Friday, April 29, 2016 - 09:15
Dr John Drayton has studied the toll involved in identifying and handling the dead. Photo: Shutterstock.
Dr John Drayton has studied the toll involved in identifying and handling the dead. Photo: Shutterstock.

As the nation paused this week to remember the Port Arthur Massacre and ANZAC Day, a former senior coronial counsellor has spoken of the toll involved in identifying and handling the dead.

University of Queensland School of Nursing, Midwifery and Social Work expert Dr John Drayton said there were conflicting emotions for both the bereaved and social workers who broke the news.

“A dead body can have a multitude of various meanings to the bereaved and this presents a complex challenge for social workers trying to work through grief and loss,” Dr Drayton said.

“Within the bereaved person there is often a further paradox where they understand the body can feel no more pain, but they cannot deal with any existing or further interference to the body.

“For the bereaved, that body retains the same personality it was associated with during its lifetime.”

Dr Drayton addressed many of the problematic implications of dealing with corpses in a 2013 publication Bodies in Life/Bodies in Death, which focused specifically on coronial autopsies.

He has been involved with social work in forensic pathology since 1995 and worked for the Queensland Health Forensic and Scientific Services directly prior to joining UQ.

Dr Drayton said that where loss and grief intersect with practical implications, there is the potential to further disrupt the resolution of feelings for those left behind.

“In the case of tragedies occurring overseas, we have seen a desire from family members to return every piece of the dead and for the bodies to be reunited as a whole,” Dr Drayton said.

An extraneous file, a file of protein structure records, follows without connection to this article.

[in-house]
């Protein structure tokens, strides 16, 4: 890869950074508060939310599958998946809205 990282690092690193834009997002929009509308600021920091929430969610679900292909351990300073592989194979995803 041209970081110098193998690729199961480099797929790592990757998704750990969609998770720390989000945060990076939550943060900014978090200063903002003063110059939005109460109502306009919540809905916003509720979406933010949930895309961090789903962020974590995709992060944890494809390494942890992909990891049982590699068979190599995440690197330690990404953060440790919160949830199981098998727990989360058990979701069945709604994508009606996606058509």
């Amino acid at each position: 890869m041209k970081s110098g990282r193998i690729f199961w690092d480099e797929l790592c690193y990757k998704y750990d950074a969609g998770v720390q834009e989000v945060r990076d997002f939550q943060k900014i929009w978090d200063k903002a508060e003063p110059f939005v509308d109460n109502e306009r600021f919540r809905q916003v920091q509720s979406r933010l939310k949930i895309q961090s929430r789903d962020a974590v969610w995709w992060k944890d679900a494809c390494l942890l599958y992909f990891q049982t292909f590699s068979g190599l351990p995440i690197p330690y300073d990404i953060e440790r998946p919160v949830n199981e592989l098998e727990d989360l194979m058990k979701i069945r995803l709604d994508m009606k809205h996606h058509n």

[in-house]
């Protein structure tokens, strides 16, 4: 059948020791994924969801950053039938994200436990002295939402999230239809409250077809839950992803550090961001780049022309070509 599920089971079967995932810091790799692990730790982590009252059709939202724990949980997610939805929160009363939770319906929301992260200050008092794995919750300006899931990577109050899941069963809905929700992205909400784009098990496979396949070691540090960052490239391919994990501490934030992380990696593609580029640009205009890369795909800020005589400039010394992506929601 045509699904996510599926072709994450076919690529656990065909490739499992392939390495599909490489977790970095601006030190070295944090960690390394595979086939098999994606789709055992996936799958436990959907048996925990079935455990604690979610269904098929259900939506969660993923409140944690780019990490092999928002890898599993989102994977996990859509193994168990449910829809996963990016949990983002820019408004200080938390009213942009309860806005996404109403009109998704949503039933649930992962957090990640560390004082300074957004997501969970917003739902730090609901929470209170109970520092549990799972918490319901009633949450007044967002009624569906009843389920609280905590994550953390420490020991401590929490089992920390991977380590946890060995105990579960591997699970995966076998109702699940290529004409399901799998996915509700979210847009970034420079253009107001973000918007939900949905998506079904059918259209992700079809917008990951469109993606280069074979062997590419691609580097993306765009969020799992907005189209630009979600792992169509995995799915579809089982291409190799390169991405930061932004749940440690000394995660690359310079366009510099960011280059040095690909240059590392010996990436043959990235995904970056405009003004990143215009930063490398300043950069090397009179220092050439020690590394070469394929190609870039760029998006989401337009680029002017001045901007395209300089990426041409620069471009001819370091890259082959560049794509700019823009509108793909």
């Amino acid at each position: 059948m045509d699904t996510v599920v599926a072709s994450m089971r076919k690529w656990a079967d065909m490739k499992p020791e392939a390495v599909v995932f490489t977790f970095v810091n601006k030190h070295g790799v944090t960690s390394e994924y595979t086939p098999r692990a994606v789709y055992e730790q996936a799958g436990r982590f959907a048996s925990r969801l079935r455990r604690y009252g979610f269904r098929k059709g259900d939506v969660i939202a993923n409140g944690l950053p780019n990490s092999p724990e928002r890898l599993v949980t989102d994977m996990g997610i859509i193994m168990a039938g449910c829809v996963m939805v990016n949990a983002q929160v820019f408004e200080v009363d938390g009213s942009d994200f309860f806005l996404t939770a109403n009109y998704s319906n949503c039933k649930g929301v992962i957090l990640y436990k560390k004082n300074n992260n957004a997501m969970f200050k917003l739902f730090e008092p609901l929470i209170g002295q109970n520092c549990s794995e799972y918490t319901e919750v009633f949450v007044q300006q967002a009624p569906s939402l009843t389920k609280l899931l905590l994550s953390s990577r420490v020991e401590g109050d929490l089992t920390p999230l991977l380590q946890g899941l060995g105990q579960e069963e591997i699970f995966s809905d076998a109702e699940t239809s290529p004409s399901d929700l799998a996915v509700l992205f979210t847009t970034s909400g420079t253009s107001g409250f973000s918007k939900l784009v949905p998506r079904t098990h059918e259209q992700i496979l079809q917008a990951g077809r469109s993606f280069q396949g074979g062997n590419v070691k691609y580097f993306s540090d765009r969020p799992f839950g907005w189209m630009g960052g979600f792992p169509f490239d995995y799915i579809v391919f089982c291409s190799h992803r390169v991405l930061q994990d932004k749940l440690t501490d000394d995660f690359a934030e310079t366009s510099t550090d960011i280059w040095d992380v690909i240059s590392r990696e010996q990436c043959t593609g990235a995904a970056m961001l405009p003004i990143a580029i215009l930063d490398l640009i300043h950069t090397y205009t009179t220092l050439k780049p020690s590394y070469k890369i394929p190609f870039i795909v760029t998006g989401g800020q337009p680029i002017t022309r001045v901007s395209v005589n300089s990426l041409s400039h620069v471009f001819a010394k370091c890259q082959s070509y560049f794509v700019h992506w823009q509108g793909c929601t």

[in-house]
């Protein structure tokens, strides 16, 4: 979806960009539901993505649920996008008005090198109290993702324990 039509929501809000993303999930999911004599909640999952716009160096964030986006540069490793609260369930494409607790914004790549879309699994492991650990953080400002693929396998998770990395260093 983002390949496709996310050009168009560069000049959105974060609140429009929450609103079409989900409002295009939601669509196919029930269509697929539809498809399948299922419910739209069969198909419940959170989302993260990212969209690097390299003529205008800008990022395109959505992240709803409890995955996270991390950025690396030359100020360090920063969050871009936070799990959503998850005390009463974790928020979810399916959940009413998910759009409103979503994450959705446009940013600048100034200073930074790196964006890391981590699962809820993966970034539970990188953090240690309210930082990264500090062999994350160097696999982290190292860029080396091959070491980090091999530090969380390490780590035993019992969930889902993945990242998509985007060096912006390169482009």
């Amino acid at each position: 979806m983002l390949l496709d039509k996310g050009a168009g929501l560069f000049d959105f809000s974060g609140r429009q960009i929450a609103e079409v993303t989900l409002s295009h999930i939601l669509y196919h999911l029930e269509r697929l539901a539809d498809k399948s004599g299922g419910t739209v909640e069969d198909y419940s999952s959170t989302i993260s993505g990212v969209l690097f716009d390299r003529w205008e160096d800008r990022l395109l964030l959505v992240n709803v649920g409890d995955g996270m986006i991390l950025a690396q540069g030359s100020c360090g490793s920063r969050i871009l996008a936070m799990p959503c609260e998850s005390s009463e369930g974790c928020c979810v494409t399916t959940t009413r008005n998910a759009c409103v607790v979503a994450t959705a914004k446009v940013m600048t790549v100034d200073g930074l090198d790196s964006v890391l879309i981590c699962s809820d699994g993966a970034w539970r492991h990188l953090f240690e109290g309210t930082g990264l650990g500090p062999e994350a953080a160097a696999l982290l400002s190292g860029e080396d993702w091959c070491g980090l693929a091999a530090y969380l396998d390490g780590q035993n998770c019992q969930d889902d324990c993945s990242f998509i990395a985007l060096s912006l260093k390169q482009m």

“What then happens if a few square inches of flesh are found at a later date?

“Where does the government draw the line at what it is prepared to use public funds for in terms of human recovery?”

Dr Drayton has also assessed whether a body should be witnessed for personal closure, or whether in some cases this is non-advisable.

He said that social workers advising in these situations had to be extremely attuned to their skills of assessment and communication.

“On one hand there is a requirement to be very up-front with the bereaved, but at the same time you do not wish to further traumatise them,” he said.

“What state is advisable for somebody to see a corpse in and what isn’t? That’s very subjective.

“Many people do not realise that after and before an autopsy, it is the social worker who will typically contact the family and discuss, not the police.”

Bodies in Life/Bodies in Death was published in the British Journal of Social Work.

Media: Dr John Drayton, j.drayton1@uq.edu.au, +61 7 3365 2093; UQ Communications Robert Burgin, r.burgin@uq.edu.au, +617 3346 3035, +61 0448 410 364.